Watson suffers narrow defeat
A battling performance from Heather Watson was not enough to prevent the British number three going out of the Australian Open in the first round to 31st seed Daniela Hantuchova.
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Watson fought back from losing a first set she might have won to level the match but Hantuchova survived a tense decider to win 7-5 3-6 6-3.
The 21-year-old's defeat coupled with a swift loss for Laura Robson to Kirsten Flipkens means less than three hours into the tournament, Andy Murray was the only British singles player left.
There were plenty of positives for Watson, though, who appears to have recovered from the glandular fever that wrecked her 2013 season and sent her plummeting well outside the top 100.
That meant she had to qualify in Melbourne, which she managed with relative comfort, not dropping a set in three matches.
Most importantly a big smile was back on the face of one of the sunniest characters in tennis.
She said after her final qualifying match on Saturday, a tense win over America's Irina Falconi, that her experiences of last year had made her more professional, determined never to take anything for granted.
And she was true to her word against Hantuchova, a former top-five player but now one of the tour's elder stateswomen at 30, but came up just short in a match lasting more than two and a half hours.
Watson said: "I feel like it's an opportunity lost. I really looked forward to this draw, I thought it was a good draw for me.
"But I've played 10 matches this year already and if you had told me that last year I would have taken it in a second.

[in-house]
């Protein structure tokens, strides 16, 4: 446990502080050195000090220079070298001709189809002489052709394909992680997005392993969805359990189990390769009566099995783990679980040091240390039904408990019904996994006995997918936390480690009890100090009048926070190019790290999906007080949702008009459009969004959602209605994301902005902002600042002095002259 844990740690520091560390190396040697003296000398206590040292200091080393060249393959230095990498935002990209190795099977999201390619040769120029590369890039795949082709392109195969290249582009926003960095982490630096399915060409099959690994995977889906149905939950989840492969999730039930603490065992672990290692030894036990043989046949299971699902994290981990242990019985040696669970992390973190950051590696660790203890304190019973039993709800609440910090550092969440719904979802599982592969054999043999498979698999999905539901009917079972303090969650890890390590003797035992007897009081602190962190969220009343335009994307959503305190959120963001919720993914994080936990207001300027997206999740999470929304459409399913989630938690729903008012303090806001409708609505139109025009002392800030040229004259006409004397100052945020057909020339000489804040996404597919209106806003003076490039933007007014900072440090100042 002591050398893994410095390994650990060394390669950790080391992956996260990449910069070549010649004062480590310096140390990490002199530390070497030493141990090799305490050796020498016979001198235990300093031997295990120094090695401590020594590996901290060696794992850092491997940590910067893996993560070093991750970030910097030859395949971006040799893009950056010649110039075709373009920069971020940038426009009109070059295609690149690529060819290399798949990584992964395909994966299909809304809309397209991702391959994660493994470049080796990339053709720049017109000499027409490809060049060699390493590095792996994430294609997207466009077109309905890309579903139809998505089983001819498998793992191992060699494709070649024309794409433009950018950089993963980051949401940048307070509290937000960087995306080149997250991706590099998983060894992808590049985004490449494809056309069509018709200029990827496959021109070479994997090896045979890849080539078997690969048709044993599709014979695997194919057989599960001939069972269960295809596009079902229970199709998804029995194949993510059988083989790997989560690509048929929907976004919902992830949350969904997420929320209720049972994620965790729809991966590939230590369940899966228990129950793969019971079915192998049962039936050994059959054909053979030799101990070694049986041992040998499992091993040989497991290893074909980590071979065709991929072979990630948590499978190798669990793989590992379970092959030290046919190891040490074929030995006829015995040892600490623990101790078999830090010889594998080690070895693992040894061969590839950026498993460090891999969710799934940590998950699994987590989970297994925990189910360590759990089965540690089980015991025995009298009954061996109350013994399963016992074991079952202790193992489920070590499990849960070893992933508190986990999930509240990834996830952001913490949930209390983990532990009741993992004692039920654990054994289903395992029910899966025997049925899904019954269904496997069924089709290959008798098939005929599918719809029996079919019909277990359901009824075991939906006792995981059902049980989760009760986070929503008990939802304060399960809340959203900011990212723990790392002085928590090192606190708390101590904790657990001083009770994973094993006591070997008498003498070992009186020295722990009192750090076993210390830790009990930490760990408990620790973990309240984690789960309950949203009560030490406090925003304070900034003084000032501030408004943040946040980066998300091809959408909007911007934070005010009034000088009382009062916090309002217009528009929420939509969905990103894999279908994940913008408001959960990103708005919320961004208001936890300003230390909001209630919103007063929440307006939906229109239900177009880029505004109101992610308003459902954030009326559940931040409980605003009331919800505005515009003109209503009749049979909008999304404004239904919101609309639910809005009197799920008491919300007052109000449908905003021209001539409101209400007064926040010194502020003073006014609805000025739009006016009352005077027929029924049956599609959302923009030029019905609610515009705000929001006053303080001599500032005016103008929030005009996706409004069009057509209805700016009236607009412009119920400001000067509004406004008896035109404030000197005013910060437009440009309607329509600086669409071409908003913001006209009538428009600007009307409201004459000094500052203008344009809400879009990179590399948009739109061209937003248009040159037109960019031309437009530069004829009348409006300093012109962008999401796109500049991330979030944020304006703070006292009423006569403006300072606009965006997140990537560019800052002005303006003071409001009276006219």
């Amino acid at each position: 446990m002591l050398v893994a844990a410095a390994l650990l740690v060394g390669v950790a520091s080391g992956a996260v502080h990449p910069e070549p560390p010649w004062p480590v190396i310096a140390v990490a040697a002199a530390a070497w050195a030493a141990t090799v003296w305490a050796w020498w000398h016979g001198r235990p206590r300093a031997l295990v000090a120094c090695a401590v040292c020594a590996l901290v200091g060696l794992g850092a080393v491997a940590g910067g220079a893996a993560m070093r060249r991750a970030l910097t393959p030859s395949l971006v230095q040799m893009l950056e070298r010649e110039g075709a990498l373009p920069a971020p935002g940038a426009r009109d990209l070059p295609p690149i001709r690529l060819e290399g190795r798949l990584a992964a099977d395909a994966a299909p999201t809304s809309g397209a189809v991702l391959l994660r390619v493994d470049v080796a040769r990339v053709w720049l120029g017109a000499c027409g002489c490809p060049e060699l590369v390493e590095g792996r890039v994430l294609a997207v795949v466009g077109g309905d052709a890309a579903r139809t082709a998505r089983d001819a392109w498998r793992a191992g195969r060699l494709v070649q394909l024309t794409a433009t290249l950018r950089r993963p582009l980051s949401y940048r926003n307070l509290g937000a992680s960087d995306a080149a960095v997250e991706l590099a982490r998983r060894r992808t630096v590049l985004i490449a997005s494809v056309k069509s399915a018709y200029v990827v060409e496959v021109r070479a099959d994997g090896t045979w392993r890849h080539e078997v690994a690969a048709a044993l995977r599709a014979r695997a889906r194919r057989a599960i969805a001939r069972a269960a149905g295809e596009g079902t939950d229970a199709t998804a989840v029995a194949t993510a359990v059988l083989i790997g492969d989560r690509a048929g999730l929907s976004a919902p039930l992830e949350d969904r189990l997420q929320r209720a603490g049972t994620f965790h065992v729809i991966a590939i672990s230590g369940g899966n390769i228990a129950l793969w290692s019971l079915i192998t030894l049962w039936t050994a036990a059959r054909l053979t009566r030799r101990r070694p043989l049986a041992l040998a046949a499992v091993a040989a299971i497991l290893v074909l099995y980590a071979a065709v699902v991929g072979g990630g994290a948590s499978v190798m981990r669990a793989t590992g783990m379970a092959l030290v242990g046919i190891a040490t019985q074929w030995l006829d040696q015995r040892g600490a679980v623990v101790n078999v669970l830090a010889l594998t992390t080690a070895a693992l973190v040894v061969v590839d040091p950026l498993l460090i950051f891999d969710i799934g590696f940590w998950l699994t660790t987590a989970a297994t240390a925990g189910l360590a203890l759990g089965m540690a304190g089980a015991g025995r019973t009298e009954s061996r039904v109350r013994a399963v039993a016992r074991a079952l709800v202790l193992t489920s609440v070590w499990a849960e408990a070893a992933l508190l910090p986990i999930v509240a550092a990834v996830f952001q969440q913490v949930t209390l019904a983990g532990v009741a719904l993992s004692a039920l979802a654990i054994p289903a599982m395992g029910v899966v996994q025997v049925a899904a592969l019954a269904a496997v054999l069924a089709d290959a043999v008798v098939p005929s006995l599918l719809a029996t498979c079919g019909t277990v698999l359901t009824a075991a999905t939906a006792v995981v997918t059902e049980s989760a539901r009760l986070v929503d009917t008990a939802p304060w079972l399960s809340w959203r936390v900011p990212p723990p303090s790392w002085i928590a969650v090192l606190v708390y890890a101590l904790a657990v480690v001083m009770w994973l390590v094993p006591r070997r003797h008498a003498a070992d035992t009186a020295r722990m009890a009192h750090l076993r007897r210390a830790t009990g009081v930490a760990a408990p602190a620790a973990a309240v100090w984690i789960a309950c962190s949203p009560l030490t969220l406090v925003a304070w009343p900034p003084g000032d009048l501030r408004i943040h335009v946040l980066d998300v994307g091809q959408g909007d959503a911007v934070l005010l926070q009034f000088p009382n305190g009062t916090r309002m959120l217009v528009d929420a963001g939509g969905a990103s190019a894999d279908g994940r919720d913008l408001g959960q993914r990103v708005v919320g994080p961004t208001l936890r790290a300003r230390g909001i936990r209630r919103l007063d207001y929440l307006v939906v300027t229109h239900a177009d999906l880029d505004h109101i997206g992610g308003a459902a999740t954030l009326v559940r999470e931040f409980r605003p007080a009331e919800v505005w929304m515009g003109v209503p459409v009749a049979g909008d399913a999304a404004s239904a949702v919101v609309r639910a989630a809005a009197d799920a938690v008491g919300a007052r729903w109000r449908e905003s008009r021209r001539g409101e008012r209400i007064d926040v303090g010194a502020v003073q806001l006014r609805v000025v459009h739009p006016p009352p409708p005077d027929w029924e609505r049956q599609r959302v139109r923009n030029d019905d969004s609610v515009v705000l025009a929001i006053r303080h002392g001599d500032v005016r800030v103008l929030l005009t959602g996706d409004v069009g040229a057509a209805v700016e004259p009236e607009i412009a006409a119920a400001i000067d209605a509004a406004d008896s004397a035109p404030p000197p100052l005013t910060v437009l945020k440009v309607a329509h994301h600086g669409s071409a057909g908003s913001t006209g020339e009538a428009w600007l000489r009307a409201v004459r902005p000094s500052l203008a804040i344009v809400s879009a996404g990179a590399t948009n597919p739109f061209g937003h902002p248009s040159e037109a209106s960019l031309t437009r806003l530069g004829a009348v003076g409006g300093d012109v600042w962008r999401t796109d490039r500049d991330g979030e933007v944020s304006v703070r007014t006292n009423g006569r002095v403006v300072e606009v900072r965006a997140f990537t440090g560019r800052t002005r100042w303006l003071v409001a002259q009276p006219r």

"Even though I might be dropping in the rankings, I'm not worried about that. I've had a good start to the year, I've improved as a player and it's been a positive few weeks.''
After fighting back from a break down, Watson was twice two points away from winning the first set but a costly double fault to be broken at 5-5 handed the initiative to Hantuchova.
The British number three took the second after getting the better of three successive breaks but could not quite recover from trailing 4-1 in the decider.
She said: "I felt I was close throughout the whole match. I had chances in the first set and wasn't able to take them, chances in the second and took them.
"I started slow in the third. I should have got up while she went to the bathroom and kept moving.
"I had plenty of chances and didn't take them but as long as I keep creating opportunities for myself, that's a good thing. I tried my best with what I had today.''
Having reached the third round in Melbourne 12 months ago, Watson's ranking will now slip below 150 and she will now have to play some tournaments on the second-tier ITF circuit.
However, she said: "Sometimes it's a good thing playing a bit lower down, winning matches and gaining confidence, and I think that's what I need.
"This was the main thing I had to defend so I've pretty much got nothing now.''